Wednesday, 11 May 2016

Failing Forward

Failures, repeated failures, are finger posts on the
road to achievement. One fails forward toward success.
- C.S. Lewis
Four years ago I decided to show what we know in the information technology focused computer engineering course I teach at Centre Wellington DHS.  The Skills Canada I.T. and Networking Administration contest seemed custom tailored to do that for us.  That first year we took two competitors down to Guelph and finished second and third to an urban(e) high school in the regional competition.  We took what we learned from that first round and applied again the next year, this time winning our way through to the provincial competition for the first time.  Had we not known the competition by failing at it the first time, we never would never have been able to re-orientate ourselves and get out of the regional battle.

That first student we sent to provincials was a polymath, gifted at pretty much everything, but once again we were unprepared and we ended up finishing fourth overall.  Like mechanics and other stochastic skills, I.T. is experiential.  You can be the sharpest person in the room, but the more experienced technician will usually figure it out first because the problems aren't always obvious and linear; instinct based on experience plays a surprisingly large part in analyzing problems.  Still, fifth in the province wasn't bad for our second go at it.   Our competitor came back and debriefed on the provincial competition just as our previous students had with the regional competition.

Our third go at it had two competitors having to face off challengers regionally.  They finished 1-2 and we were off to provincials again.  Our second run at the big competition showed just how much the scope of the competition could change year to year.  We once again finished in the top ten, but didn't medal.  As before, our competitor came back and did a thorough debrief, helping the next candidate (the one who'd finished second regionally) get ready in more detail than ever before.  The old adage goes: I was able to reach so high because I stood on the backs of giants.  In our case this is completely true.  Had those previous students not leapt into the breach and shown us the way, we would never have seen the steady improvement that we did.

We just got back from provincial competition once again.  We gold medalled in I.T. and then finished top three in all technology competitions combined - meaning we didn't just beat other competitors, we also got a near perfect score in the process.  The first thing Zach, our gold medalist, did when he found out he won was shout out to the people who came before him, thanking them for the doing all that dangerous reconnaissance blind.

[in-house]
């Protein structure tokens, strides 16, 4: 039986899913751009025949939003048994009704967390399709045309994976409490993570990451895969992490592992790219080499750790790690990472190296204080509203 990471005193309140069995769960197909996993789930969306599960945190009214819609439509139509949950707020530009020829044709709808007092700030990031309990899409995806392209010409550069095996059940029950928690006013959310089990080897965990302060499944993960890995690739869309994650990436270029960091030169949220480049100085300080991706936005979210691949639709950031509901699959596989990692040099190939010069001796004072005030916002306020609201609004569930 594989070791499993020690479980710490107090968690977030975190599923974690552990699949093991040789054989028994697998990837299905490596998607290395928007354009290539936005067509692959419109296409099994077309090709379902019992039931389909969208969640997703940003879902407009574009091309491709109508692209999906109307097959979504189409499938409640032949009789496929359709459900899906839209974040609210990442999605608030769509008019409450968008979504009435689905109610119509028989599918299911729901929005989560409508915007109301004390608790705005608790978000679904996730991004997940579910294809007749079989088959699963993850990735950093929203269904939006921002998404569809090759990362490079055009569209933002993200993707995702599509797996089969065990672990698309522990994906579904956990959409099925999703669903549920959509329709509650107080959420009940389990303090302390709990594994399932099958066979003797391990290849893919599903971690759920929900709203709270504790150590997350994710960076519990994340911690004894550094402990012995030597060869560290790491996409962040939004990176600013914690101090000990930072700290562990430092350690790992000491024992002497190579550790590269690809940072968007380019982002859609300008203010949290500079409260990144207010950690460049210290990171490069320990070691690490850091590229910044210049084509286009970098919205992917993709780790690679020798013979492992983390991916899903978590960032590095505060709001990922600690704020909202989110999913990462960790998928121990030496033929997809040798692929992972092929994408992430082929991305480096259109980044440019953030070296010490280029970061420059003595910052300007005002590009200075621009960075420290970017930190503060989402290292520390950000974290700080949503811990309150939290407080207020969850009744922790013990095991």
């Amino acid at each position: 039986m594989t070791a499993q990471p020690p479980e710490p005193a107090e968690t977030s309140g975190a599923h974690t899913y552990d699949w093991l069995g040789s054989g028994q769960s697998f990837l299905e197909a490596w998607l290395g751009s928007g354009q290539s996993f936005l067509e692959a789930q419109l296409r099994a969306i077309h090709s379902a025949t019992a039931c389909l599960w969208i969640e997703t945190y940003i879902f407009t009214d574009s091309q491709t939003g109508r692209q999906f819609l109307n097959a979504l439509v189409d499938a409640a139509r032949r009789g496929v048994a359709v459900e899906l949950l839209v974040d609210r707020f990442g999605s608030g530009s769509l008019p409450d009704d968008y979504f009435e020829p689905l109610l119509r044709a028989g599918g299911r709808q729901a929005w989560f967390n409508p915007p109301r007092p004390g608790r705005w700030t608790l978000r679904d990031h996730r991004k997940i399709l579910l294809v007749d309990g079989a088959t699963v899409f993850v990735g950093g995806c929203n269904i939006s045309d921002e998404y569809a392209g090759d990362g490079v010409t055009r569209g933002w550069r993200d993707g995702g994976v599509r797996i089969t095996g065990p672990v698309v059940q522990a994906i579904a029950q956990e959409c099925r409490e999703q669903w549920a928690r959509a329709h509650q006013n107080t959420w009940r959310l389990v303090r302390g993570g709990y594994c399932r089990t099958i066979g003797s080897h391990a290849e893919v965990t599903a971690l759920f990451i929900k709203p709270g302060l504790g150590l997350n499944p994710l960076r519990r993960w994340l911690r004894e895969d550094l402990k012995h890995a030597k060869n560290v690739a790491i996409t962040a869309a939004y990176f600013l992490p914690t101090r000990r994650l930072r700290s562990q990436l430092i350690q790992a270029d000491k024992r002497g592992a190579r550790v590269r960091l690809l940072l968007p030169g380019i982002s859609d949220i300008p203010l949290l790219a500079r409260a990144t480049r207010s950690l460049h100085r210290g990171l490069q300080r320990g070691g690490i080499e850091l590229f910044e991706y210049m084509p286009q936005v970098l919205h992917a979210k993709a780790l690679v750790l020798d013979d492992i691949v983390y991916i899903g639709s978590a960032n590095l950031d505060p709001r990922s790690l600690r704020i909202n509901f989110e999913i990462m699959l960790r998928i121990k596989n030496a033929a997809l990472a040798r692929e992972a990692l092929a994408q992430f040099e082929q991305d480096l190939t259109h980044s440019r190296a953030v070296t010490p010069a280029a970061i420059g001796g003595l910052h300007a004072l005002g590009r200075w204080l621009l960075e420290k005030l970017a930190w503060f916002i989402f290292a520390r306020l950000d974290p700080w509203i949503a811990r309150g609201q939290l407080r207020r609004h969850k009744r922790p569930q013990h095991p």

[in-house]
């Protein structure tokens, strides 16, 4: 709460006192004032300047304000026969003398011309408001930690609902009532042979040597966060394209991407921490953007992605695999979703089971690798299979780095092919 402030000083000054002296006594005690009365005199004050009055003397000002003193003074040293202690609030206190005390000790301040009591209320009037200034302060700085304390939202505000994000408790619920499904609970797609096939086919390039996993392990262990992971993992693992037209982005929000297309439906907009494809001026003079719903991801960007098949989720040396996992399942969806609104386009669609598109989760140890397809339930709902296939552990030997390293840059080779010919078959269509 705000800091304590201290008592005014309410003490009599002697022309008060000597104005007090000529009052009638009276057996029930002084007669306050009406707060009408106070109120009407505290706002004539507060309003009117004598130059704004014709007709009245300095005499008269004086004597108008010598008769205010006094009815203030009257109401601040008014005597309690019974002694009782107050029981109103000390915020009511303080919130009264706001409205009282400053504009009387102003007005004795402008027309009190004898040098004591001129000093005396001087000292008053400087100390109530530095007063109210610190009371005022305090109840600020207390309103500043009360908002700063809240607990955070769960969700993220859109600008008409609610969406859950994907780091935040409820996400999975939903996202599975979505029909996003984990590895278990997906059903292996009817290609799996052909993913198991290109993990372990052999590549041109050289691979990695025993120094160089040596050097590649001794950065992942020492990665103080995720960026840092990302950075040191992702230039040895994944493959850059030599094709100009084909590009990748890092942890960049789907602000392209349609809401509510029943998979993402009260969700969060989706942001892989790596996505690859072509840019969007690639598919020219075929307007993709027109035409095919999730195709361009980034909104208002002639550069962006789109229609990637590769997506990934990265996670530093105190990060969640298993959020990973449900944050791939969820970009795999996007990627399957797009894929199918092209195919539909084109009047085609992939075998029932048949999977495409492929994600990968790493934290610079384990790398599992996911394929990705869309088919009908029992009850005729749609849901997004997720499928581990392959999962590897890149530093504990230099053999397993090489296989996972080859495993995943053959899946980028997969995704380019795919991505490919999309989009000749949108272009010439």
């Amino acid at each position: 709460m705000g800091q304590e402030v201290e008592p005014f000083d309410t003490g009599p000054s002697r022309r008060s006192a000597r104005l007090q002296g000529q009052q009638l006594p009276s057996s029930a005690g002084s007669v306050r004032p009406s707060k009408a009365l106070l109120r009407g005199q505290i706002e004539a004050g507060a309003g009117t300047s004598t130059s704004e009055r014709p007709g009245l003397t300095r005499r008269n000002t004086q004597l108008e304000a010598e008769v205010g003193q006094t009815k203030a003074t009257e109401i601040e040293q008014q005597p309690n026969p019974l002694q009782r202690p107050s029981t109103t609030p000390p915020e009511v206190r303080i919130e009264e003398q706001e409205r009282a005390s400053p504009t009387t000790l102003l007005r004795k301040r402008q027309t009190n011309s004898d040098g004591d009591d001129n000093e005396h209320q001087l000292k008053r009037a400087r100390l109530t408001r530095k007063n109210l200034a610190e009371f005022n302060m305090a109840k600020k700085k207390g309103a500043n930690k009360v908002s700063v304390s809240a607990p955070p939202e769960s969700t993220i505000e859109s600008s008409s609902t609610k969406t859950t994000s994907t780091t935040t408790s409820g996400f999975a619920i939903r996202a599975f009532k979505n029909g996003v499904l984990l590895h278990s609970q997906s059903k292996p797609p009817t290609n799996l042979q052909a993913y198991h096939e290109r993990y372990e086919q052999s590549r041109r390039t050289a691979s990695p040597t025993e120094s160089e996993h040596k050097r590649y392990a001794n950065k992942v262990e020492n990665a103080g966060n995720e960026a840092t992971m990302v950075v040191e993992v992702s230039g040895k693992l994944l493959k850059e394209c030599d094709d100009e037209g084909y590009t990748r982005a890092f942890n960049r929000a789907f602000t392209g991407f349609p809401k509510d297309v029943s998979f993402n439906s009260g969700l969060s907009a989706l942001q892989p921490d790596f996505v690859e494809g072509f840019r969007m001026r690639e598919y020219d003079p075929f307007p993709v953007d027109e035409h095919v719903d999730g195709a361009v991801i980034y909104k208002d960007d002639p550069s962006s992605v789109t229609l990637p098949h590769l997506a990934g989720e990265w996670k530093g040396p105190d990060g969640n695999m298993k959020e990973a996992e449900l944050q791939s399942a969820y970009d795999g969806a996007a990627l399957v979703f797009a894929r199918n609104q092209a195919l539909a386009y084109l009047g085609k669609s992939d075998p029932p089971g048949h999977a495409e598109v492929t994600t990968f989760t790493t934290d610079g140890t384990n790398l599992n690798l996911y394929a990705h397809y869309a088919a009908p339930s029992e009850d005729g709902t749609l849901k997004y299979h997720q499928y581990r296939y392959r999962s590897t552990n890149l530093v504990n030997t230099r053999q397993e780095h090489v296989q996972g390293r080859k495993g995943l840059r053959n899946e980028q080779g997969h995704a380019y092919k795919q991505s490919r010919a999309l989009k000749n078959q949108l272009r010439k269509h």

We're off to Moncton next month to compete in Skills Canada at the national level.  Ontario's is the biggest provincial skills program with the toughest competition, and we scored highly, but it's our first time nationally.  I didn't consider changing our approach.  Our goal is to go there and learn.  Zach has benefited from the failures of previous students, and now it's his turn to go first and pave the way.

Can a small town school compete against massive, urban
school boards?  Yes, yes we can.
At first glance it might look like those previous students failed, but they didn't, they were part of something bigger than themselves that has succeeded.  I know some people look at competitions like Skills Canada and wring their hands over how harsh it is on tender adolescent egos, but our failures made us better and our approach meant we were resilient in the face of those failures.  Even when we were sending different individuals year on year there was a team feeling as new competitors read over the notes, advice and encouragement of now long graduated students (all of whom are enjoying post-secondary computer focused success).  In many cases current competitors connected with grads through social media in order to further develop this mentorship.